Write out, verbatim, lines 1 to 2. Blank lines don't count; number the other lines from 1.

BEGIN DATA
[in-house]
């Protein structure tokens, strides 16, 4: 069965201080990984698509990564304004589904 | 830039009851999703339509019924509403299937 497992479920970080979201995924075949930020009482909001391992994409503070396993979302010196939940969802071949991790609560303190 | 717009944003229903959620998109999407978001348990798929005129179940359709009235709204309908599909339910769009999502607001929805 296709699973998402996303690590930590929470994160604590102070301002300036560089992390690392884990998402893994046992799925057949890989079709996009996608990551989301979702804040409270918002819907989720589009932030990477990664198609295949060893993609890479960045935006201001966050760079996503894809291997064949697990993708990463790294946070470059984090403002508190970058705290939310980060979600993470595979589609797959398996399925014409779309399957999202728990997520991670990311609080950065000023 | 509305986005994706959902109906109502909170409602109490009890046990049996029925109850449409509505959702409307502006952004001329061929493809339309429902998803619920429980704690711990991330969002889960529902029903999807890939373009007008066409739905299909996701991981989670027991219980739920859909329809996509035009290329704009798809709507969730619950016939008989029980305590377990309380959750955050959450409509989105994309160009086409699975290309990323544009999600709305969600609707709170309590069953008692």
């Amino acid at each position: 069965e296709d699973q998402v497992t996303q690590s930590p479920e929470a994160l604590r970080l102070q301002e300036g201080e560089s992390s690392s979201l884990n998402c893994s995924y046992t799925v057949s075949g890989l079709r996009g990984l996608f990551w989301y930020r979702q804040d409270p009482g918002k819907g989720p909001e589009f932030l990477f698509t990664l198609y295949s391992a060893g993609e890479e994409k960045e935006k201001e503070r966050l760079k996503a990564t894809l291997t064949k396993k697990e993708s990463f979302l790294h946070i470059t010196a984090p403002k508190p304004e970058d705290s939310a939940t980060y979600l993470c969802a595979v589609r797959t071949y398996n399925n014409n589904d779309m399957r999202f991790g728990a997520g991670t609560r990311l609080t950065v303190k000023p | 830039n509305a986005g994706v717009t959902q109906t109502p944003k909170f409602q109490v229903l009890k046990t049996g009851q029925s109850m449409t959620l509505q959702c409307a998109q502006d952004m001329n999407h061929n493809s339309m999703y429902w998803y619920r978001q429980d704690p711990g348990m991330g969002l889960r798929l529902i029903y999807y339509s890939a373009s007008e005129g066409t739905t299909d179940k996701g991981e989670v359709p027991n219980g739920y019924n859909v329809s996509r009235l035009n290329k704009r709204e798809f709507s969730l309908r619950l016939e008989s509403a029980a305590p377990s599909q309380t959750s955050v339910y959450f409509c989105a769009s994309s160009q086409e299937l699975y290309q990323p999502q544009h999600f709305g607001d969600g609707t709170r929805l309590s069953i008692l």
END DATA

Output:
[in-house]
């Protein structure tokens, strides 16, 4: 069965201080990984698509990564304004589904 | 830039009851999703339509019924509403299937 497992479920970080979201995924075949930020009482909001391992994409503070396993979302010196939940969802071949991790609560303190 | 717009944003229903959620998109999407978001348990798929005129179940359709009235709204309908599909339910769009999502607001929805 296709699973998402996303690590930590929470994160604590102070301002300036560089992390690392884990998402893994046992799925057949890989079709996009996608990551989301979702804040409270918002819907989720589009932030990477990664198609295949060893993609890479960045935006201001966050760079996503894809291997064949697990993708990463790294946070470059984090403002508190970058705290939310980060979600993470595979589609797959398996399925014409779309399957999202728990997520991670990311609080950065000023 | 509305986005994706959902109906109502909170409602109490009890046990049996029925109850449409509505959702409307502006952004001329061929493809339309429902998803619920429980704690711990991330969002889960529902029903999807890939373009007008066409739905299909996701991981989670027991219980739920859909329809996509035009290329704009798809709507969730619950016939008989029980305590377990309380959750955050959450409509989105994309160009086409699975290309990323544009999600709305969600609707709170309590069953008692």